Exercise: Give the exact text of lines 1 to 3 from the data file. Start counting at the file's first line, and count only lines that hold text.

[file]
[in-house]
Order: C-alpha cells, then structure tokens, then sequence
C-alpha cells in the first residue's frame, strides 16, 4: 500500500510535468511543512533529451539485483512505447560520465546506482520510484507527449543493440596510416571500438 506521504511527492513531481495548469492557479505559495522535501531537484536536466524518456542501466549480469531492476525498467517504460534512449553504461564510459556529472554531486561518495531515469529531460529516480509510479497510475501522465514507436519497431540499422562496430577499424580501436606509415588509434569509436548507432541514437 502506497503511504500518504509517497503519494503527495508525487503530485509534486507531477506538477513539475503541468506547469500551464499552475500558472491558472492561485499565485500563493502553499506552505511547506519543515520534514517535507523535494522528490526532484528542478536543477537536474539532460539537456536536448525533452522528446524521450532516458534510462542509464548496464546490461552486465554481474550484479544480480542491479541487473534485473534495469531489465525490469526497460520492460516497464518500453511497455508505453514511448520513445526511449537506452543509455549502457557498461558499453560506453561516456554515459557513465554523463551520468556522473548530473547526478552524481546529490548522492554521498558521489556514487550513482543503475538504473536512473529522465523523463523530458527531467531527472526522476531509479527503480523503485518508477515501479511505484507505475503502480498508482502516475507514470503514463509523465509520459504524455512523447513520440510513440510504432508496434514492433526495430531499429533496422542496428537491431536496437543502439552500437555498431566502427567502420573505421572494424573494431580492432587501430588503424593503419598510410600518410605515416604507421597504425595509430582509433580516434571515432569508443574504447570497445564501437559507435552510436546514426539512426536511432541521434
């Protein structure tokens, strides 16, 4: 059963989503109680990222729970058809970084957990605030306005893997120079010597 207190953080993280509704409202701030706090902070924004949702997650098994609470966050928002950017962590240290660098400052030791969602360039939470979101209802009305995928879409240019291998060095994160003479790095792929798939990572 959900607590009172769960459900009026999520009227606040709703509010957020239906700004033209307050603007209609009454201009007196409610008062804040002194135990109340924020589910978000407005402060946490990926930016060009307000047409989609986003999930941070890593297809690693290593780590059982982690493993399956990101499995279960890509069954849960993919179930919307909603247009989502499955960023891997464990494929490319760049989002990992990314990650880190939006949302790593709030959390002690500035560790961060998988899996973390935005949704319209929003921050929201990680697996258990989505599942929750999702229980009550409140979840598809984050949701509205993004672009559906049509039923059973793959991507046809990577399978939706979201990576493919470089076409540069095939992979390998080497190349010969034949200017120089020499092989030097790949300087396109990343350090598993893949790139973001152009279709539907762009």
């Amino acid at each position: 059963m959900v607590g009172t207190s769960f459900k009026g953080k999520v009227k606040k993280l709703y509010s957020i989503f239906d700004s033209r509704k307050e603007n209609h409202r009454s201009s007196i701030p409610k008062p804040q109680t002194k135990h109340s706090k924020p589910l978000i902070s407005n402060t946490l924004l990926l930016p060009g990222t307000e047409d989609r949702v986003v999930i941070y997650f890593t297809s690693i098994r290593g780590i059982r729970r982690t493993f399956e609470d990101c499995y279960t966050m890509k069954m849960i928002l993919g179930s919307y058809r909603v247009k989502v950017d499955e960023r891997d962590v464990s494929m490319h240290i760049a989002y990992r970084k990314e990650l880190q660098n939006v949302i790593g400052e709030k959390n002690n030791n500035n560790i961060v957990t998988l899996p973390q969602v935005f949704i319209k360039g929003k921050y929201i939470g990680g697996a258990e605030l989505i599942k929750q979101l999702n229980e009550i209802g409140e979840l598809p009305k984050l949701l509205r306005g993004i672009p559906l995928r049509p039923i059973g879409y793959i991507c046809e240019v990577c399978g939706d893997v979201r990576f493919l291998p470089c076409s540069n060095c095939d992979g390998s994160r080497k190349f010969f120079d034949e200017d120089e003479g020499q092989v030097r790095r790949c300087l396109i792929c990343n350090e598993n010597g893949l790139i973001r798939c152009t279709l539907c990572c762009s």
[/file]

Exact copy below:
[in-house]
Order: C-alpha cells, then structure tokens, then sequence
C-alpha cells in the first residue's frame, strides 16, 4: 500500500510535468511543512533529451539485483512505447560520465546506482520510484507527449543493440596510416571500438 506521504511527492513531481495548469492557479505559495522535501531537484536536466524518456542501466549480469531492476525498467517504460534512449553504461564510459556529472554531486561518495531515469529531460529516480509510479497510475501522465514507436519497431540499422562496430577499424580501436606509415588509434569509436548507432541514437 502506497503511504500518504509517497503519494503527495508525487503530485509534486507531477506538477513539475503541468506547469500551464499552475500558472491558472492561485499565485500563493502553499506552505511547506519543515520534514517535507523535494522528490526532484528542478536543477537536474539532460539537456536536448525533452522528446524521450532516458534510462542509464548496464546490461552486465554481474550484479544480480542491479541487473534485473534495469531489465525490469526497460520492460516497464518500453511497455508505453514511448520513445526511449537506452543509455549502457557498461558499453560506453561516456554515459557513465554523463551520468556522473548530473547526478552524481546529490548522492554521498558521489556514487550513482543503475538504473536512473529522465523523463523530458527531467531527472526522476531509479527503480523503485518508477515501479511505484507505475503502480498508482502516475507514470503514463509523465509520459504524455512523447513520440510513440510504432508496434514492433526495430531499429533496422542496428537491431536496437543502439552500437555498431566502427567502420573505421572494424573494431580492432587501430588503424593503419598510410600518410605515416604507421597504425595509430582509433580516434571515432569508443574504447570497445564501437559507435552510436546514426539512426536511432541521434